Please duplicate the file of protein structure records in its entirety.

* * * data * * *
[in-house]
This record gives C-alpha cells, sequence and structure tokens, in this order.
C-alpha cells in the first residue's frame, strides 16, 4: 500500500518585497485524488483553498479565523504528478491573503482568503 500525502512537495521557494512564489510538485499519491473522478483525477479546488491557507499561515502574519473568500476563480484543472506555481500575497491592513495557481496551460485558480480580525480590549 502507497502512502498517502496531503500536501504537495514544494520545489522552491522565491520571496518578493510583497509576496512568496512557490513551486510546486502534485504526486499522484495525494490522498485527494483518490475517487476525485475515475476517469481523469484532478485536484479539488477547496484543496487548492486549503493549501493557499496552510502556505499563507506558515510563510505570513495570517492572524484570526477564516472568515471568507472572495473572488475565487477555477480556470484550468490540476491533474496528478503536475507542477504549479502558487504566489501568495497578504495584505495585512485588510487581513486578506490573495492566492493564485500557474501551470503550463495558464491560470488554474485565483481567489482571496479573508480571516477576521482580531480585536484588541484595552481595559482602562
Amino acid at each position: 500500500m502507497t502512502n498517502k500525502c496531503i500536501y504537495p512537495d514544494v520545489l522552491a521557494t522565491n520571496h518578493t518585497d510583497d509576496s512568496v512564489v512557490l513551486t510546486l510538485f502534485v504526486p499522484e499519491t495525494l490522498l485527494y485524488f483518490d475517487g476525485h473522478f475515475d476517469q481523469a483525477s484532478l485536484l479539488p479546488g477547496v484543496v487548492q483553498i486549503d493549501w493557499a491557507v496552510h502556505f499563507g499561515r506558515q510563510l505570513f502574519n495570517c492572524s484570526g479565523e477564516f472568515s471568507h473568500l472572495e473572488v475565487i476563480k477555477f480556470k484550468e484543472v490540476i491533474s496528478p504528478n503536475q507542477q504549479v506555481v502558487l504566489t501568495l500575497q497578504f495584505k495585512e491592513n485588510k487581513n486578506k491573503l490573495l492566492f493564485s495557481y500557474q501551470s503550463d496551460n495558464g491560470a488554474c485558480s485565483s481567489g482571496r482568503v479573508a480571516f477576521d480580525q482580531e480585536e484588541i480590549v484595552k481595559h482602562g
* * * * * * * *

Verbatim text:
[in-house]
This record gives C-alpha cells, sequence and structure tokens, in this order.
C-alpha cells in the first residue's frame, strides 16, 4: 500500500518585497485524488483553498479565523504528478491573503482568503 500525502512537495521557494512564489510538485499519491473522478483525477479546488491557507499561515502574519473568500476563480484543472506555481500575497491592513495557481496551460485558480480580525480590549 502507497502512502498517502496531503500536501504537495514544494520545489522552491522565491520571496518578493510583497509576496512568496512557490513551486510546486502534485504526486499522484495525494490522498485527494483518490475517487476525485475515475476517469481523469484532478485536484479539488477547496484543496487548492486549503493549501493557499496552510502556505499563507506558515510563510505570513495570517492572524484570526477564516472568515471568507472572495473572488475565487477555477480556470484550468490540476491533474496528478503536475507542477504549479502558487504566489501568495497578504495584505495585512485588510487581513486578506490573495492566492493564485500557474501551470503550463495558464491560470488554474485565483481567489482571496479573508480571516477576521482580531480585536484588541484595552481595559482602562
Amino acid at each position: 500500500m502507497t502512502n498517502k500525502c496531503i500536501y504537495p512537495d514544494v520545489l522552491a521557494t522565491n520571496h518578493t518585497d510583497d509576496s512568496v512564489v512557490l513551486t510546486l510538485f502534485v504526486p499522484e499519491t495525494l490522498l485527494y485524488f483518490d475517487g476525485h473522478f475515475d476517469q481523469a483525477s484532478l485536484l479539488p479546488g477547496v484543496v487548492q483553498i486549503d493549501w493557499a491557507v496552510h502556505f499563507g499561515r506558515q510563510l505570513f502574519n495570517c492572524s484570526g479565523e477564516f472568515s471568507h473568500l472572495e473572488v475565487i476563480k477555477f480556470k484550468e484543472v490540476i491533474s496528478p504528478n503536475q507542477q504549479v506555481v502558487l504566489t501568495l500575497q497578504f495584505k495585512e491592513n485588510k487581513n486578506k491573503l490573495l492566492f493564485s495557481y500557474q501551470s503550463d496551460n495558464g491560470a488554474c485558480s485565483s481567489g482571496r482568503v479573508a480571516f477576521d480580525q482580531e480585536e484588541i480590549v484595552k481595559h482602562g